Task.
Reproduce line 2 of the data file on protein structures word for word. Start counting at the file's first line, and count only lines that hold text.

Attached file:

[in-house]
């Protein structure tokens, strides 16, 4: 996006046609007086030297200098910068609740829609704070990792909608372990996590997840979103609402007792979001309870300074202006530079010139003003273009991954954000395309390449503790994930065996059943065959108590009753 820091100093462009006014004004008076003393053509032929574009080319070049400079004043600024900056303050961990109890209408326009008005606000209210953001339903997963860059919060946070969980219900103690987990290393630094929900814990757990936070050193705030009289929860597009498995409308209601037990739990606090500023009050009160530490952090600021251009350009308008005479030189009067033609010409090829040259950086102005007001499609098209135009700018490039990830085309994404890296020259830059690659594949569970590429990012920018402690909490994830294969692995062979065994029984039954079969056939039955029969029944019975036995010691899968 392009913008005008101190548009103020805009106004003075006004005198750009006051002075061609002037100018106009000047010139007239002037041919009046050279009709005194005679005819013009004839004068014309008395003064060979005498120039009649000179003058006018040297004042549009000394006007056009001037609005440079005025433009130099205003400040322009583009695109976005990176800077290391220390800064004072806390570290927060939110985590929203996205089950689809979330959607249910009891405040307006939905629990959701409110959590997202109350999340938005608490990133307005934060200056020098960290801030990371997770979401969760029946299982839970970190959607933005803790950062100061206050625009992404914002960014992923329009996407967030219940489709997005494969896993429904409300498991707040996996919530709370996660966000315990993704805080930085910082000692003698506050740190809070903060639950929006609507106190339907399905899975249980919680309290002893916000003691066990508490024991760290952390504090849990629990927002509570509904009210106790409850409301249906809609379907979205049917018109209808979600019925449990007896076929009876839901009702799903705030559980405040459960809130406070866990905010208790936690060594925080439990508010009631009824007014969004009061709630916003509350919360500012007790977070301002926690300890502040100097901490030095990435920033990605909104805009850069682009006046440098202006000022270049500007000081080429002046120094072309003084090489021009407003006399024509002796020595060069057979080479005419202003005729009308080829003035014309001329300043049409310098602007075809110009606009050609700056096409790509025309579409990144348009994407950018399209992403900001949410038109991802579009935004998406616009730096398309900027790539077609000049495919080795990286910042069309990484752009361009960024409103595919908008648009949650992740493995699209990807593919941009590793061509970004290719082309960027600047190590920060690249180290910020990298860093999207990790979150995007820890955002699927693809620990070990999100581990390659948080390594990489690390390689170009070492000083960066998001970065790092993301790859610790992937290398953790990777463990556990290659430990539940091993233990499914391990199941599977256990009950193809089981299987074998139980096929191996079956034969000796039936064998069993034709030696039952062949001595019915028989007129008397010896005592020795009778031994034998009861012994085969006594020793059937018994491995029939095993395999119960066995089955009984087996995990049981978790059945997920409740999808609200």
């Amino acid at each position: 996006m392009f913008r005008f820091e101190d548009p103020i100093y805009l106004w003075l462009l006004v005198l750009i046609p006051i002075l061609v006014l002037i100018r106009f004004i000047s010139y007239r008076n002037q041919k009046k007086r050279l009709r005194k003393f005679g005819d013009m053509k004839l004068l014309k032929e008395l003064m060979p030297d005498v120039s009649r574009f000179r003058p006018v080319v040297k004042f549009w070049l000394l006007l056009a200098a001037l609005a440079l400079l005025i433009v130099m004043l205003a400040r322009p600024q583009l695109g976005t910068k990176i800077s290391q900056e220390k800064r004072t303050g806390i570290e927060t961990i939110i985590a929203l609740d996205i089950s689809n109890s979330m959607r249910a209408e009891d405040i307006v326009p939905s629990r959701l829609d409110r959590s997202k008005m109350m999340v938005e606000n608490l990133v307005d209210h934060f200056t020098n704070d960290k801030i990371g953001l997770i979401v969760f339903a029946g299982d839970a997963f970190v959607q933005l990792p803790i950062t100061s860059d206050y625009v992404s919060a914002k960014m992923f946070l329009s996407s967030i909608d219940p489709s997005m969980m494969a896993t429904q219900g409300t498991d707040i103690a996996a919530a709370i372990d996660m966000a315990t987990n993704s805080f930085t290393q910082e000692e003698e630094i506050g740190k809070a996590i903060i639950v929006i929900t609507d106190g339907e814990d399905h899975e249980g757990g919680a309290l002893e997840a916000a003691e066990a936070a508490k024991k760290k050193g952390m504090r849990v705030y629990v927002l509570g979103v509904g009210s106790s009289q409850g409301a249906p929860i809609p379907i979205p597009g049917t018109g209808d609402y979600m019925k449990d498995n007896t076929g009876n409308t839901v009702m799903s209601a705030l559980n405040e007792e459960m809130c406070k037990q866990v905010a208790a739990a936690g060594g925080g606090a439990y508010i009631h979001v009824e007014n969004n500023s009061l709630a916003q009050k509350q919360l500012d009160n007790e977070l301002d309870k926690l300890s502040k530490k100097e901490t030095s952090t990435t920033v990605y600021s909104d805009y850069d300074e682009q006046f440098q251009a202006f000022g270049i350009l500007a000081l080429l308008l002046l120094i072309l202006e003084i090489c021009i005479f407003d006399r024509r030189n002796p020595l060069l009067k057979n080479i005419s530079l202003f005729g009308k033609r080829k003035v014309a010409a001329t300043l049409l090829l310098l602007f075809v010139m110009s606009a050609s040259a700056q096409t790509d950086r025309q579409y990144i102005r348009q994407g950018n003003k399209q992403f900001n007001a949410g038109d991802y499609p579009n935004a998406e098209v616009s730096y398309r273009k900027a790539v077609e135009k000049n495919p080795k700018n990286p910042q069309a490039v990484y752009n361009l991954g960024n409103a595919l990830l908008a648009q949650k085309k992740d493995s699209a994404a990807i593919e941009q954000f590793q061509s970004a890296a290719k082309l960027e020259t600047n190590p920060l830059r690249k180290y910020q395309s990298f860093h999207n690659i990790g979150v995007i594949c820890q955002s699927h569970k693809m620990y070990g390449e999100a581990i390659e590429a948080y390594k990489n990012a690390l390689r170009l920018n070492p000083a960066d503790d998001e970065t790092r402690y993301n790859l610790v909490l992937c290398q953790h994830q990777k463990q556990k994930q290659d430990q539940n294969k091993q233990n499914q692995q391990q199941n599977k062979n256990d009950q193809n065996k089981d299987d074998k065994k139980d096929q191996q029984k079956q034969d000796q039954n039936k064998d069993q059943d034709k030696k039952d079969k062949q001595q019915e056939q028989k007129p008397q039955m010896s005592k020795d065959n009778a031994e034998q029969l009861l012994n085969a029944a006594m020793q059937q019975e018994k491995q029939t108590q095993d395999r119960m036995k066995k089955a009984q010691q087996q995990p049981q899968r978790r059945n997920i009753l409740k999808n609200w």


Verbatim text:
């Protein structure tokens, strides 16, 4: 996006046609007086030297200098910068609740829609704070990792909608372990996590997840979103609402007792979001309870300074202006530079010139003003273009991954954000395309390449503790994930065996059943065959108590009753 820091100093462009006014004004008076003393053509032929574009080319070049400079004043600024900056303050961990109890209408326009008005606000209210953001339903997963860059919060946070969980219900103690987990290393630094929900814990757990936070050193705030009289929860597009498995409308209601037990739990606090500023009050009160530490952090600021251009350009308008005479030189009067033609010409090829040259950086102005007001499609098209135009700018490039990830085309994404890296020259830059690659594949569970590429990012920018402690909490994830294969692995062979065994029984039954079969056939039955029969029944019975036995010691899968 392009913008005008101190548009103020805009106004003075006004005198750009006051002075061609002037100018106009000047010139007239002037041919009046050279009709005194005679005819013009004839004068014309008395003064060979005498120039009649000179003058006018040297004042549009000394006007056009001037609005440079005025433009130099205003400040322009583009695109976005990176800077290391220390800064004072806390570290927060939110985590929203996205089950689809979330959607249910009891405040307006939905629990959701409110959590997202109350999340938005608490990133307005934060200056020098960290801030990371997770979401969760029946299982839970970190959607933005803790950062100061206050625009992404914002960014992923329009996407967030219940489709997005494969896993429904409300498991707040996996919530709370996660966000315990993704805080930085910082000692003698506050740190809070903060639950929006609507106190339907399905899975249980919680309290002893916000003691066990508490024991760290952390504090849990629990927002509570509904009210106790409850409301249906809609379907979205049917018109209808979600019925449990007896076929009876839901009702799903705030559980405040459960809130406070866990905010208790936690060594925080439990508010009631009824007014969004009061709630916003509350919360500012007790977070301002926690300890502040100097901490030095990435920033990605909104805009850069682009006046440098202006000022270049500007000081080429002046120094072309003084090489021009407003006399024509002796020595060069057979080479005419202003005729009308080829003035014309001329300043049409310098602007075809110009606009050609700056096409790509025309579409990144348009994407950018399209992403900001949410038109991802579009935004998406616009730096398309900027790539077609000049495919080795990286910042069309990484752009361009960024409103595919908008648009949650992740493995699209990807593919941009590793061509970004290719082309960027600047190590920060690249180290910020990298860093999207990790979150995007820890955002699927693809620990070990999100581990390659948080390594990489690390390689170009070492000083960066998001970065790092993301790859610790992937290398953790990777463990556990290659430990539940091993233990499914391990199941599977256990009950193809089981299987074998139980096929191996079956034969000796039936064998069993034709030696039952062949001595019915028989007129008397010896005592020795009778031994034998009861012994085969006594020793059937018994491995029939095993395999119960066995089955009984087996995990049981978790059945997920409740999808609200």